Lessons

Analyzing Elements of "Fractured Lands" - College Level Lesson

006.jpg

Border crossing in Ras Jdir near Ben Gardenne. Image by Paolo Pellegrin. Tunisia, 2011.

017.jpg

Black and white image of children in silhoutte from an IDP camp in Iraq.

Children in an IDP camp. Image by Paolo Pellegrin. Iraq, July 2016

Overview:

Following are a series of discussion questions and exercises to promote your analytical thinking about elements of “Fractured Lands.” The questions are grouped by category, though some topics and ideas will inevitably overlap. Click here for a lesson geared towards K-12 students.

Sources/People:

  1. What are the benefits of storytelling by weaving multiple narratives to build a single long-form article?
  2. Compare Anderson’s technique using these six separate narratives to a more traditional non-fiction approach in which a writer tells the story in a singular thread with observations and quotations from various sources.  Weigh the pros and cons of each approach.
  3. Anderson began his article with an anecdote involving one of the six sources, Dr. Azar Mirkhan. Make a case for why the writer began with him. Does Mirkhan’s presence in the story help to unify the narratives? Can you argue that the writer could have launched the story by focusing on another of the sources?  
  4. The article clearly is a work of non-fiction. But in building the dramatic narratives, Anderson employs techniques perhaps more routinely found in works of fiction. What aspects of the narratives helped you in judging whether to believe the sources and their stories?
  5. Which one of the six main characters in the story most captured your interest? Identify a passage in this source’s narrative that you found important.  What are the aspects that intrigued you? What role did photography play in characterization?
  6. Can you make a case that the experiences of one of the sources, or characters, in the article best represents the changes and disruptions that have been occurring in the Middle East? Explain.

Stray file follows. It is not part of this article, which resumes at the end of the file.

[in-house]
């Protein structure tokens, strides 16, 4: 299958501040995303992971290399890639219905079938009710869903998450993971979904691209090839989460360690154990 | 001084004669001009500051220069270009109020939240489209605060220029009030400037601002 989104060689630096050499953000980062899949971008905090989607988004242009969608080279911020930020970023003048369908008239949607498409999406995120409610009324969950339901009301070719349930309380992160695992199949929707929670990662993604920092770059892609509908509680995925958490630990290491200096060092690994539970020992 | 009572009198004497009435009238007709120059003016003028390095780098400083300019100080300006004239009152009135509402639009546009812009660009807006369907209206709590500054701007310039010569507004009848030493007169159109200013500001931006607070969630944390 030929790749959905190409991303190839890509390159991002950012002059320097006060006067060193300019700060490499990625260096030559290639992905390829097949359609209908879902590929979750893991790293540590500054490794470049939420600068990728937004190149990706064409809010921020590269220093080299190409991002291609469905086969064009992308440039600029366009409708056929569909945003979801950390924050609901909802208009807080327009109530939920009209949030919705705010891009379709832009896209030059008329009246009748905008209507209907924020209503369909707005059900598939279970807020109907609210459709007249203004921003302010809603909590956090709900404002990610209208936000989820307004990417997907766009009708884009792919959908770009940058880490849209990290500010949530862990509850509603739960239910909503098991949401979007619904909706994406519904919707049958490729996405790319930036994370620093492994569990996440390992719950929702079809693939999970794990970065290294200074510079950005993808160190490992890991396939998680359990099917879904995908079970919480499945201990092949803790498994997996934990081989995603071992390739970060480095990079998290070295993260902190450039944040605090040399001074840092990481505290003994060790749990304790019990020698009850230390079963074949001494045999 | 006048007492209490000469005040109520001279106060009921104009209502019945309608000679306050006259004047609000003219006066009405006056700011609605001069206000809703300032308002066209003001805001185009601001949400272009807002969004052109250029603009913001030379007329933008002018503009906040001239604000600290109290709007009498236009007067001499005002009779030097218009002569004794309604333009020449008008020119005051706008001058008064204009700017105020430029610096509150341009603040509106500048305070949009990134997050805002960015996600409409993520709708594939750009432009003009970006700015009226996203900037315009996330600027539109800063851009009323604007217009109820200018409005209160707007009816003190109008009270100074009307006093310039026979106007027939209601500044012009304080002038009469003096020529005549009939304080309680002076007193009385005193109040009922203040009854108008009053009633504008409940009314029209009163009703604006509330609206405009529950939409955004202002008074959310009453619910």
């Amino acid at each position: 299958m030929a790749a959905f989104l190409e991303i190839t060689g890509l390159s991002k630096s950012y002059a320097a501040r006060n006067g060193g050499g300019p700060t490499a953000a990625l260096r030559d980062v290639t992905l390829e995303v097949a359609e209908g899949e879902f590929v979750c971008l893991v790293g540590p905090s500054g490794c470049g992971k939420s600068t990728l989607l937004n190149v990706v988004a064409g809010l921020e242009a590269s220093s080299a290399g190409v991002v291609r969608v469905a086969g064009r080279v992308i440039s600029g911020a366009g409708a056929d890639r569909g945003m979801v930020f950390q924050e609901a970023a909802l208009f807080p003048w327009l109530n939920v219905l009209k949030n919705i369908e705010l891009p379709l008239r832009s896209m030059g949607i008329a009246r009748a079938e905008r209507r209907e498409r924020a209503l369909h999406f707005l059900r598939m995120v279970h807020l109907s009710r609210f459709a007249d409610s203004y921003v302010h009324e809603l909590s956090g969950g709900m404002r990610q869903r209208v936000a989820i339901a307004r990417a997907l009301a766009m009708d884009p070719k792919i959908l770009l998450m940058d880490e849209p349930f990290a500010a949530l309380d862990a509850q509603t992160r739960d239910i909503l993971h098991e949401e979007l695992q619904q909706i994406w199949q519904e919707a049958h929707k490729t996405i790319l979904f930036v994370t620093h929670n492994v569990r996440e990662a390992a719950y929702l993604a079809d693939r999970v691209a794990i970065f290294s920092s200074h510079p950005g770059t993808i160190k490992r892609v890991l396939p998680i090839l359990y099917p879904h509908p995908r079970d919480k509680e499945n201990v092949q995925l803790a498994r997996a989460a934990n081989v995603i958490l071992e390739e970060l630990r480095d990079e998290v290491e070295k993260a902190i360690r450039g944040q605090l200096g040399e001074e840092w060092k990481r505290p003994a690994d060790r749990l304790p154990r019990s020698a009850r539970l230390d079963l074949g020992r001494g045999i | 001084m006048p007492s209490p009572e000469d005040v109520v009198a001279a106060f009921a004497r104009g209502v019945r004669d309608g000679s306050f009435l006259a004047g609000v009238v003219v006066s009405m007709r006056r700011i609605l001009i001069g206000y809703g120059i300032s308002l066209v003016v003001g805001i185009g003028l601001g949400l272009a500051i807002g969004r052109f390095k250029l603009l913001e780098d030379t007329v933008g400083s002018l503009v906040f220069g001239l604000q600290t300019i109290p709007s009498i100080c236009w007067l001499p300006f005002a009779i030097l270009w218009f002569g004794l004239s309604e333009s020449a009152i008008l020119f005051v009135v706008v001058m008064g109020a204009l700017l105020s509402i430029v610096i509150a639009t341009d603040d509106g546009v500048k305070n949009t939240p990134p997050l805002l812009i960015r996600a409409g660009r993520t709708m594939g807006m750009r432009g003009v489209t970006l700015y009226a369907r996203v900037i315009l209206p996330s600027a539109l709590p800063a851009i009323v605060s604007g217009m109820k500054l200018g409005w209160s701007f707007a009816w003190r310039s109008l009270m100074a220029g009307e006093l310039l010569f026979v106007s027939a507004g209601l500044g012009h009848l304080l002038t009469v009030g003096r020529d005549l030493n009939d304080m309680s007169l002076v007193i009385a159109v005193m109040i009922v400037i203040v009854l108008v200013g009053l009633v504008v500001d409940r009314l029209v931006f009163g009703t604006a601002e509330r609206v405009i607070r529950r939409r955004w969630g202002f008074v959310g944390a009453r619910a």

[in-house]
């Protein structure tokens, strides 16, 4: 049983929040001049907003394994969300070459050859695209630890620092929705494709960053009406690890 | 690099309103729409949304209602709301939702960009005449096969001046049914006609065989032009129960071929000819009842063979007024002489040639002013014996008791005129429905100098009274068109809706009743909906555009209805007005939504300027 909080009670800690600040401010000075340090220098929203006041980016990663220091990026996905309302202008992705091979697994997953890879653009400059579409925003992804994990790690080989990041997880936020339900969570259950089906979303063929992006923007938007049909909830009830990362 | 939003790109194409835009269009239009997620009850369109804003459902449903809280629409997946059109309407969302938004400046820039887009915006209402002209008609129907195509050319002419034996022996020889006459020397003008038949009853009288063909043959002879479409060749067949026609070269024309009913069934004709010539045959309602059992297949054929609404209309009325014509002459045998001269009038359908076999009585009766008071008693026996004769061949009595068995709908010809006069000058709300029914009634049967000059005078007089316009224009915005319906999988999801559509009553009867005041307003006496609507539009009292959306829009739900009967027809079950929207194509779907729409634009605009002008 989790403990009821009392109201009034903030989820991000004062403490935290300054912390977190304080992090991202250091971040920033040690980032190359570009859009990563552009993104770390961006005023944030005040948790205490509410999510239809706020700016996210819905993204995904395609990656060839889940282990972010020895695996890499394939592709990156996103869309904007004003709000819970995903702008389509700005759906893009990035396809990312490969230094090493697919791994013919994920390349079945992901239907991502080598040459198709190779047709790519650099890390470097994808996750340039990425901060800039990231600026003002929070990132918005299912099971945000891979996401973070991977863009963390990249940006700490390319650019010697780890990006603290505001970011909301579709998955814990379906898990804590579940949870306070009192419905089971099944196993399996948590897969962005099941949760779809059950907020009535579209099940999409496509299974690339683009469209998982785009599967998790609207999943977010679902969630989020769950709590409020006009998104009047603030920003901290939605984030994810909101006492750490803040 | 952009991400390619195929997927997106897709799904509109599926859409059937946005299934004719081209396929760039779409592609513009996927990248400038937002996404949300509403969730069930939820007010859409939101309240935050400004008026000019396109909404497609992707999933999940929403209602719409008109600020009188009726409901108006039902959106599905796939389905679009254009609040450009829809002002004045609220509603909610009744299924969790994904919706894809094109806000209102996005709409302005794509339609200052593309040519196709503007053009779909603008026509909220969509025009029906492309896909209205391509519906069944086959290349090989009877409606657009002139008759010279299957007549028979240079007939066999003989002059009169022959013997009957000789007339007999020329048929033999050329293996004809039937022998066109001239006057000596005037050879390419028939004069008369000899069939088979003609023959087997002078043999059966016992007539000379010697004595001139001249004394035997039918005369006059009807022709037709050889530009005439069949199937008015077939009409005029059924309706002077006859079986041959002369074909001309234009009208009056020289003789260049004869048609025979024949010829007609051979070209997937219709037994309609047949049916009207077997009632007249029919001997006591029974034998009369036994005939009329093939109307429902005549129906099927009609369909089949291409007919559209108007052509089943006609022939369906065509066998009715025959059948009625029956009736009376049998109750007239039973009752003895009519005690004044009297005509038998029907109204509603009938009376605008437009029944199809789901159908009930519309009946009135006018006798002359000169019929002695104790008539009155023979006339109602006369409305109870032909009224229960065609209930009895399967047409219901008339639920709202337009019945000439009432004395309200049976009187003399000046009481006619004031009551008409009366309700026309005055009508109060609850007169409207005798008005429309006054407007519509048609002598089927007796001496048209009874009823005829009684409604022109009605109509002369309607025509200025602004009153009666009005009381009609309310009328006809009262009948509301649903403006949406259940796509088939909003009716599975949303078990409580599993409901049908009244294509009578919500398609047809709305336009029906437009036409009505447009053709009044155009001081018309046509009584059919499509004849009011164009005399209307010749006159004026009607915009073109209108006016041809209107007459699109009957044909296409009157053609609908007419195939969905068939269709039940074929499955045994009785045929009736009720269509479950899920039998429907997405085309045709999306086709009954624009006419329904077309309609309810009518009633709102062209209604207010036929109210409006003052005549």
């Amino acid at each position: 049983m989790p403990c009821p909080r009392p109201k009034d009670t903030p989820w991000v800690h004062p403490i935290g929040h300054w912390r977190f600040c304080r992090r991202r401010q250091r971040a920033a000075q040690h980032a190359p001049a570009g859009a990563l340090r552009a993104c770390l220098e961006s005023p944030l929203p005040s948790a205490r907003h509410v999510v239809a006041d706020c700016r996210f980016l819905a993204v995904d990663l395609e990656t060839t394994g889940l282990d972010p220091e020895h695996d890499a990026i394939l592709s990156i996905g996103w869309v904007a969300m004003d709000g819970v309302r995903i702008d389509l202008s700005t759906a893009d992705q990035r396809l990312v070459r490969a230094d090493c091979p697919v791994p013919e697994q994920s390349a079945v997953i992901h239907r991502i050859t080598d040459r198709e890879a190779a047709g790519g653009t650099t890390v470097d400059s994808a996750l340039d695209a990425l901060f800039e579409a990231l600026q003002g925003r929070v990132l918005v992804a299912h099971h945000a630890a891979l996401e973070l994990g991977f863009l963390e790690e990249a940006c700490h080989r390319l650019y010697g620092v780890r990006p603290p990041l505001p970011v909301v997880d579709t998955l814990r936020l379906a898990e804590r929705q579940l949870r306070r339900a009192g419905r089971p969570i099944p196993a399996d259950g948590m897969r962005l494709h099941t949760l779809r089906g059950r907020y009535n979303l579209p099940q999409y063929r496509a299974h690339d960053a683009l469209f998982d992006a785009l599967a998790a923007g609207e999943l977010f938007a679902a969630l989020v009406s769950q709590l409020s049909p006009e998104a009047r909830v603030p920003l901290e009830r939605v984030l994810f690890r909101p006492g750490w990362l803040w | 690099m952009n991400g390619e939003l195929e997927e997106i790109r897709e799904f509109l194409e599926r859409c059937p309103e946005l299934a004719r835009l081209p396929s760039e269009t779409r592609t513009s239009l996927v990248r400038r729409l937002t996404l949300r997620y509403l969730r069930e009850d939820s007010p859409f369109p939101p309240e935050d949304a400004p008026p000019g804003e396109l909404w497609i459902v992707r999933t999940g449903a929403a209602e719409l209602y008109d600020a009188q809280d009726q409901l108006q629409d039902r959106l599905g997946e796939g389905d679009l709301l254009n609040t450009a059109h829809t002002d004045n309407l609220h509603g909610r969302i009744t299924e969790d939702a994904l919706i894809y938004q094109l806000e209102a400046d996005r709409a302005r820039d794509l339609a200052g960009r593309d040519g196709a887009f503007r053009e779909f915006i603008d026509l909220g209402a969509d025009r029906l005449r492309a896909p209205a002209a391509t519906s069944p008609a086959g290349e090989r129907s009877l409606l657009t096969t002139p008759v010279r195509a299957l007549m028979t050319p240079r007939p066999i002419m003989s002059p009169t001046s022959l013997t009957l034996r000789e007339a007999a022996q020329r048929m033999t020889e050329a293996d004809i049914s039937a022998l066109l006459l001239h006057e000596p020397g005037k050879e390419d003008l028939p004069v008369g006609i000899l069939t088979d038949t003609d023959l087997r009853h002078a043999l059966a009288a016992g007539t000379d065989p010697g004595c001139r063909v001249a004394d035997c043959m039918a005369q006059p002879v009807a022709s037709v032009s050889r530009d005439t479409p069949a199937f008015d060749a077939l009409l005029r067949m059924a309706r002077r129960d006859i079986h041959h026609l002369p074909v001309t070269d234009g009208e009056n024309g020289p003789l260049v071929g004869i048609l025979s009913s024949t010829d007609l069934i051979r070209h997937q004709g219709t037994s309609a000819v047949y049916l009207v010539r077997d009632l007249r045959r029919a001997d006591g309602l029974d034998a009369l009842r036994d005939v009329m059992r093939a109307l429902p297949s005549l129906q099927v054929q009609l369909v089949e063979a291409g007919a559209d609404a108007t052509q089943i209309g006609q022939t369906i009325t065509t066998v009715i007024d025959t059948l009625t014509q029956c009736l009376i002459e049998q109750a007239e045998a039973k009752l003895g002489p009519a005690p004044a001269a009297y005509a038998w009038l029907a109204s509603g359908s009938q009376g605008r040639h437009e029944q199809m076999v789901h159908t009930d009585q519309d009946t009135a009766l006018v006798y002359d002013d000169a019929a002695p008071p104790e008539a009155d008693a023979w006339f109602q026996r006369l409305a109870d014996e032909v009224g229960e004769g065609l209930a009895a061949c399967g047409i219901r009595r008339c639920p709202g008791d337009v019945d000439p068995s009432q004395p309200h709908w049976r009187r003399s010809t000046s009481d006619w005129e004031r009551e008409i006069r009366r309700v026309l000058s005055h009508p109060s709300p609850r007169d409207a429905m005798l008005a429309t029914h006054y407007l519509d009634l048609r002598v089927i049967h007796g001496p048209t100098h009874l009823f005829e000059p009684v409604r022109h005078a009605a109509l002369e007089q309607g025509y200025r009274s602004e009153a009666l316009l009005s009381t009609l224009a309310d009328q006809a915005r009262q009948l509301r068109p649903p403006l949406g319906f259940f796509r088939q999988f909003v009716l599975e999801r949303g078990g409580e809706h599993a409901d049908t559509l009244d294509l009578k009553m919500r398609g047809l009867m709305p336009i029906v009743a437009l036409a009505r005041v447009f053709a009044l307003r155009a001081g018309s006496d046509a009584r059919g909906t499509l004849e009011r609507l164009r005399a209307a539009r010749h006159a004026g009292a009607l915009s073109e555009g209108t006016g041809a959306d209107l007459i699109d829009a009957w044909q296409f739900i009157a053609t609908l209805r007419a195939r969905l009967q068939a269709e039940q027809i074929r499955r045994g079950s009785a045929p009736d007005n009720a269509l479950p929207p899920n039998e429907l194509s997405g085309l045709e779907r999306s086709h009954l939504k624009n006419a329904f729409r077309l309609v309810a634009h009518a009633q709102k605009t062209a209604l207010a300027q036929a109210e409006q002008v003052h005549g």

7. What do these narratives tell us about the advantages of being from the higher, educated classes even during civil upheaval?
  8. How should readers look upon Wakaz Mutashar? To what extent does he fit the western stereotype of an indiscriminate or irrational ISIS murderer? How does Anderson’s treatment of him raise complexities for understanding ISIS combatants?

Exercises:

1. Anderson must have interviewed many more sources, but he settled on profiling the six people in the article. Here is an exercise in imagination: If you were to add one more source to enrich this article with yet another perspective, what type of person would you seek? Outline a few characteristics -- which might include traits such as gender, generation, nationality, ethnic affiliation, occupation, ideology or experiences -- of a source who might contribute another valid narrative to this chronicle of experiences.  Connect this source with an actual location/situation that you can describe through references to other news reports you find. How well would your (invented) source fit into the article’s chronology?

2. Anderson has adopted the same storytelling strategy in a previous work about the Middle East. See his 2013 book Lawrence in Arabia: War, Deceit, Imperial Folly an the Making of the Modern Middle East (Doubleday), in which he mixed threads about T.E. Lawrence and three others who were active in the same region during WWI. Compare his rhetorical approaches in Lawrence in Arabia with “Fractured Lands.”

Story structure

  1. In a nutshell, a narrative is a story with a beginning (introduction), middle (development/conflict) and an end (crisis/ resolution). Anderson does even more in the sophisticated structure of this article than combine six narratives. He breaks them into anecdotes and groups them in a chronology. He also doesn’t take turns, sometimes returning to one source more often than others. Study the placement and pacing of these 34 sections. What can you discover and explain about his methods of structuring the narratives so they contribute in telling one comprehensive story?
  2. Narratives are difficult to craft because writers need to inject background as they trace the actions and motives of the sources. Find and analyze an example in this article where the writer does this.
  3. Identify some of the passages – we might call them plot points – that drew you into the article to continue reading.  What were the elements in the passages that succeeded in holding your interest?  
  4. Long-form journalism requires readers to make a concerted effort to read to the end.  What are the structures in place in this article that compel people to stick with this piece to the end?  Explain.